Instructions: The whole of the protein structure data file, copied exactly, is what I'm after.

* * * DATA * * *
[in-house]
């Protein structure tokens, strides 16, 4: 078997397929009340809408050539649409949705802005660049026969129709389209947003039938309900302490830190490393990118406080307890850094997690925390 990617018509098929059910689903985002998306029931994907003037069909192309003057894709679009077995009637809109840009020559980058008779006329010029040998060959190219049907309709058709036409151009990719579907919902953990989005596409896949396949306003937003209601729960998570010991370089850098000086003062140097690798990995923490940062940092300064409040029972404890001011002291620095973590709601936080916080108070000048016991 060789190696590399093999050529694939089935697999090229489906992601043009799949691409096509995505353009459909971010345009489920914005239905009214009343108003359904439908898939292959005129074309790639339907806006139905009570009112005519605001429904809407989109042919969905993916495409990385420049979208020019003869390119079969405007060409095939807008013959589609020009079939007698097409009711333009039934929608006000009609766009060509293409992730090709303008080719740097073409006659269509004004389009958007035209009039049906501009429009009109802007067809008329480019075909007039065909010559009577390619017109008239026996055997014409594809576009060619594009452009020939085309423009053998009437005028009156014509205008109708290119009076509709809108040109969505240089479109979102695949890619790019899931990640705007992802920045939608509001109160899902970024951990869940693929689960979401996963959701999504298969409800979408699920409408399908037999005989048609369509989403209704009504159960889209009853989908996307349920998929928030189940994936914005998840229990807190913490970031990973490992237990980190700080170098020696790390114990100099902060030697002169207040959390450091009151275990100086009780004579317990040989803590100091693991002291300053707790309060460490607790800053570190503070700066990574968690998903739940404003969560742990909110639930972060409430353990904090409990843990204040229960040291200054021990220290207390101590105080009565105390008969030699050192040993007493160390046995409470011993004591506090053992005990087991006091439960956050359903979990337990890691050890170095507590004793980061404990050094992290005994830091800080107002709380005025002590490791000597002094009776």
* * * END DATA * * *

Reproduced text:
[in-house]
């Protein structure tokens, strides 16, 4: 078997397929009340809408050539649409949705802005660049026969129709389209947003039938309900302490830190490393990118406080307890850094997690925390 990617018509098929059910689903985002998306029931994907003037069909192309003057894709679009077995009637809109840009020559980058008779006329010029040998060959190219049907309709058709036409151009990719579907919902953990989005596409896949396949306003937003209601729960998570010991370089850098000086003062140097690798990995923490940062940092300064409040029972404890001011002291620095973590709601936080916080108070000048016991 060789190696590399093999050529694939089935697999090229489906992601043009799949691409096509995505353009459909971010345009489920914005239905009214009343108003359904439908898939292959005129074309790639339907806006139905009570009112005519605001429904809407989109042919969905993916495409990385420049979208020019003869390119079969405007060409095939807008013959589609020009079939007698097409009711333009039934929608006000009609766009060509293409992730090709303008080719740097073409006659269509004004389009958007035209009039049906501009429009009109802007067809008329480019075909007039065909010559009577390619017109008239026996055997014409594809576009060619594009452009020939085309423009053998009437005028009156014509205008109708290119009076509709809108040109969505240089479109979102695949890619790019899931990640705007992802920045939608509001109160899902970024951990869940693929689960979401996963959701999504298969409800979408699920409408399908037999005989048609369509989403209704009504159960889209009853989908996307349920998929928030189940994936914005998840229990807190913490970031990973490992237990980190700080170098020696790390114990100099902060030697002169207040959390450091009151275990100086009780004579317990040989803590100091693991002291300053707790309060460490607790800053570190503070700066990574968690998903739940404003969560742990909110639930972060409430353990904090409990843990204040229960040291200054021990220290207390101590105080009565105390008969030699050192040993007493160390046995409470011993004591506090053992005990087991006091439960956050359903979990337990890691050890170095507590004793980061404990050094992290005994830091800080107002709380005025002590490791000597002094009776």